Renowned Seinfeld actor Jason Alexander arrived in Israel earlier this week, with the media questioning the sincerity of his efforts to bring “serenity now” to Israel and the conflict. But the OneVoice Delegation Tour - an eclectic group of business professionals and philanthropists from the U.S. and Europe - strives to be more than yet another celebrity tour for a trendy cause.
The delegates arrived on Sunday for a weeklong trip geared toward providing participants with a broader, more informed understanding of both the Israeli and Palestinian narratives of the conflict, while fostering a deeper commitment to a two-state solution.
“As an American Jew, you feel like it is your job to advocate for the state of Israel,” Josh Bernstein, president of Bernstein Management and director of the Jewish Federation of Greater Washington and the United Jewish Endowment Fund told Haaretz.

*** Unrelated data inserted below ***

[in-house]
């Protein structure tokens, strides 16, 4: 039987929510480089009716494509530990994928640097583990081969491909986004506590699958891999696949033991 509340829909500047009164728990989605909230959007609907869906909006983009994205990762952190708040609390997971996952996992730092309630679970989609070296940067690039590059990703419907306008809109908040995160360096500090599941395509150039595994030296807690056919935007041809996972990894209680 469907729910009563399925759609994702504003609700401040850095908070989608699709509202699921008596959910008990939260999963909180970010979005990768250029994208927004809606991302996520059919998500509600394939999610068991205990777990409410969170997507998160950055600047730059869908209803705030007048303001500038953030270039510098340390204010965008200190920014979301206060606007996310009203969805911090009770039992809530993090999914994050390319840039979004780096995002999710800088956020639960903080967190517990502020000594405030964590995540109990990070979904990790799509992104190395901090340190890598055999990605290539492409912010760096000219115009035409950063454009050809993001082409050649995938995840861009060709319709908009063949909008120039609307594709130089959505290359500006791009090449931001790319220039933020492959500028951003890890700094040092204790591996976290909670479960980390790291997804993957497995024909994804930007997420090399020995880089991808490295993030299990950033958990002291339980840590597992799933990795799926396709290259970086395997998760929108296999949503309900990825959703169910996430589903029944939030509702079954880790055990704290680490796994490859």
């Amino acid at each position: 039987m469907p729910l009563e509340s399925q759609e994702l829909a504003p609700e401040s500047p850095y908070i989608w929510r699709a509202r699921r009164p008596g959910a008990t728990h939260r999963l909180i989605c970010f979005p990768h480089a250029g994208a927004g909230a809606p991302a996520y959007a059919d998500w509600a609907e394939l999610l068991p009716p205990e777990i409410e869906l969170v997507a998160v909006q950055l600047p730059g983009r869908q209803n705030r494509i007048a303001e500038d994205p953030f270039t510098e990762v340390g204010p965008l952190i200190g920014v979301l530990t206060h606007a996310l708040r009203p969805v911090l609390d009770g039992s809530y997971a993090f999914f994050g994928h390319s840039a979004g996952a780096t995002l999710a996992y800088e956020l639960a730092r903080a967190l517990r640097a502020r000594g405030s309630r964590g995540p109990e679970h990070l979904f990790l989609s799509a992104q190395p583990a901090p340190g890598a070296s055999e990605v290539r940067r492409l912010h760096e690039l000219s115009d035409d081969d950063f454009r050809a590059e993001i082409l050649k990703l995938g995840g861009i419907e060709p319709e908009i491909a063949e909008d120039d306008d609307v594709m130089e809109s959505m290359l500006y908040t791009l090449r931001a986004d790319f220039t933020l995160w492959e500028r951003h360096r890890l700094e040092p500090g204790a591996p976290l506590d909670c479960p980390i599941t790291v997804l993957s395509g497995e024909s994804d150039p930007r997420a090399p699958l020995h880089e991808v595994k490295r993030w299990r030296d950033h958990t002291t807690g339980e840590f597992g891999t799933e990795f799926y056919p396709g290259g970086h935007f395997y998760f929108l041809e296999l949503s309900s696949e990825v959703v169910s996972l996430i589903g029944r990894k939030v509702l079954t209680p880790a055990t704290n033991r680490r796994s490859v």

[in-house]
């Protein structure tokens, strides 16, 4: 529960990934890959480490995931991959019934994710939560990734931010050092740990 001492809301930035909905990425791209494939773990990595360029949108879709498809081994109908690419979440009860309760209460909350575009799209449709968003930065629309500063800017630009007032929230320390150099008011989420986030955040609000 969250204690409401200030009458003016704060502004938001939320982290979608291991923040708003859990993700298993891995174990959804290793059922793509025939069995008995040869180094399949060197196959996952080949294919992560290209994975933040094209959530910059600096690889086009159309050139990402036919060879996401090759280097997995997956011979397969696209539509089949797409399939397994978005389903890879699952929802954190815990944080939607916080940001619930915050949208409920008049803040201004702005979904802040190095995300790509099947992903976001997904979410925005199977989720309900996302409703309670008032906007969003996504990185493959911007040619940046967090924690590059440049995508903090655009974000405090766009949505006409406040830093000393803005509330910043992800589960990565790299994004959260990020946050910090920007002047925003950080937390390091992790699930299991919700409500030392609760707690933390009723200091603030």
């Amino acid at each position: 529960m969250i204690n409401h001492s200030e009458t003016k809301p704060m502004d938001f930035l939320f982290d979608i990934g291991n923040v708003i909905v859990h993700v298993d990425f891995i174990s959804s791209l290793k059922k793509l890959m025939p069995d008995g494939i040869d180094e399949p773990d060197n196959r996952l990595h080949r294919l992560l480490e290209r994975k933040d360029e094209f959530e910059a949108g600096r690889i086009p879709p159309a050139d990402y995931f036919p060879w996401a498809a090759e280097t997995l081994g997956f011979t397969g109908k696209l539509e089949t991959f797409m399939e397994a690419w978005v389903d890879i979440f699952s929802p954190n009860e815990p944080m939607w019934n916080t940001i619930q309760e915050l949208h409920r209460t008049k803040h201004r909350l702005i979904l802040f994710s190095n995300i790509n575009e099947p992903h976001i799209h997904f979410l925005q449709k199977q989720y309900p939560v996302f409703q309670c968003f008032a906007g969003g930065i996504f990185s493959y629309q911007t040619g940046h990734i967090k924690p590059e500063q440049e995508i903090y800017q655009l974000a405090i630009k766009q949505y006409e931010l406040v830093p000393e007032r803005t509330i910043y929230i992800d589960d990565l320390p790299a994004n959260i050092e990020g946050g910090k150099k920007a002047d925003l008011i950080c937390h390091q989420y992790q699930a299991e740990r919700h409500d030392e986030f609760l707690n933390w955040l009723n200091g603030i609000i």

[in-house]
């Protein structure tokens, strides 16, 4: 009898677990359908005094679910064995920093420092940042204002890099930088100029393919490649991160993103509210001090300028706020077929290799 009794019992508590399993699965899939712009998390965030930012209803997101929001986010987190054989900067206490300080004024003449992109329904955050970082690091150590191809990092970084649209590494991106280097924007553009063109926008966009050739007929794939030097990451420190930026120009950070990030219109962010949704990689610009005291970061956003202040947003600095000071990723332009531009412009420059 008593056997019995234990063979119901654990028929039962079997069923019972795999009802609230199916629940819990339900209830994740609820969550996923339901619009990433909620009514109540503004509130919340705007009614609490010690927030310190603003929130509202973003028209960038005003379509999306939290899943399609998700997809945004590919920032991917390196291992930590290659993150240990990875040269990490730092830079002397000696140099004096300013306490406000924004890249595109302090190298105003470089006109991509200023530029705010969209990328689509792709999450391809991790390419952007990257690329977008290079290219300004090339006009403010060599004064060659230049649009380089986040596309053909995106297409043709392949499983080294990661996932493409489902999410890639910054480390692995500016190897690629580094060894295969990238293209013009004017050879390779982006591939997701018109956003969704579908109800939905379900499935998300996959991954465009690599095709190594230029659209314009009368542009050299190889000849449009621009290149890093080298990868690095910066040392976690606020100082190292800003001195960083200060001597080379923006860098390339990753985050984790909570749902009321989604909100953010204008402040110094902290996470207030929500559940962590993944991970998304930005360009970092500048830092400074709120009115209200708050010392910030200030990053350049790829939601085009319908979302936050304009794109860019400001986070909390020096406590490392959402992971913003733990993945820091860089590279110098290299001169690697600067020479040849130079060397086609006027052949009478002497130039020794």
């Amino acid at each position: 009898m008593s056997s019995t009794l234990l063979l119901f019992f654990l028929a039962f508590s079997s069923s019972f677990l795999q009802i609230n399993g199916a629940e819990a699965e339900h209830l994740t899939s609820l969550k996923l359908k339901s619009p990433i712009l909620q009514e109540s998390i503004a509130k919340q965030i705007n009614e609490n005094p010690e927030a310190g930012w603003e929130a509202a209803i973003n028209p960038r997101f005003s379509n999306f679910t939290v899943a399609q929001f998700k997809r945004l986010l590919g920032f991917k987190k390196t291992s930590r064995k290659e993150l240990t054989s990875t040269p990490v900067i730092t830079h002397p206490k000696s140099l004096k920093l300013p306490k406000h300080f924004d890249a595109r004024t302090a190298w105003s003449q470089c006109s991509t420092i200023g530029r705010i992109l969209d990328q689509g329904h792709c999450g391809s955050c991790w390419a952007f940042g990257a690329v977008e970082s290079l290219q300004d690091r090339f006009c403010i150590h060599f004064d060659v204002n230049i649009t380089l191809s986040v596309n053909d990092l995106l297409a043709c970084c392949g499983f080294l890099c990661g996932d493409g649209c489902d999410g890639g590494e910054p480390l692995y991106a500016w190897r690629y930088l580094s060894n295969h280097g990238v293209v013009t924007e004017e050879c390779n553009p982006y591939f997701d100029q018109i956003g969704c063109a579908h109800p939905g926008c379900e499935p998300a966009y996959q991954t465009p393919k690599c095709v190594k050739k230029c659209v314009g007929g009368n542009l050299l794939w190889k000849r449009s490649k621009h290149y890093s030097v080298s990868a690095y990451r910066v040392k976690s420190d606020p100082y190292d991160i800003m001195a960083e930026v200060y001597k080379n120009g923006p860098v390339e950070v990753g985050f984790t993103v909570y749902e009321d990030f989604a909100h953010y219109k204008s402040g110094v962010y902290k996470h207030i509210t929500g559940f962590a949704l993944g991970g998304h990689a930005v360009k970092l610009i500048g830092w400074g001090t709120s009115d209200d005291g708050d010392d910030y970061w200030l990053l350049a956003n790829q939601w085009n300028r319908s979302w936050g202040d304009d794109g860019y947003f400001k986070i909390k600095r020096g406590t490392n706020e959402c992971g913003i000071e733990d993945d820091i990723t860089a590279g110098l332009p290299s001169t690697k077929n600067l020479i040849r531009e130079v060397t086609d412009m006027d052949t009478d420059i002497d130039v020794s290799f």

“But Israel has grown from a state that is fighting for its existence to a democracy, and unfortunately, it doesn’t always uphold the values it was built upon. For American Jews, this has become awkward – this is not the Israel we love.”
Many of the delegates shared Bernstein’s sentiments, expressing a love and commitment to the state of Israel, but difficulty reconciling their Jewish values, vision for a democratic country, and the present reality of the Israeli-Palestinian conflict.
James and Sonia Cummings, chairman and trustee of the Nathan Cummings Foundation, that launches and sponsors community projects that promote economic and social justice based on Jewish tradition and democratic values, were disappointed at the Israeli and Palestinian leaderships’ inability to reach a solution. However, they remained hopeful that the youth they had met through OneVoice were part of a new generation that could inspire change.
“It is so important to enlighten the Diaspora about what is really going on in Israel – we need more unity,” Sonia Cummings told Haaretz.
“It is about the future of the next generation. Meeting with young people on this trip has been very enlightening; there is hope, they are living in the present. Maybe we can grab that, and communicate it to the Diaspora, so that we can create a movement of peace,” she added.
For more, go to Haaretz.com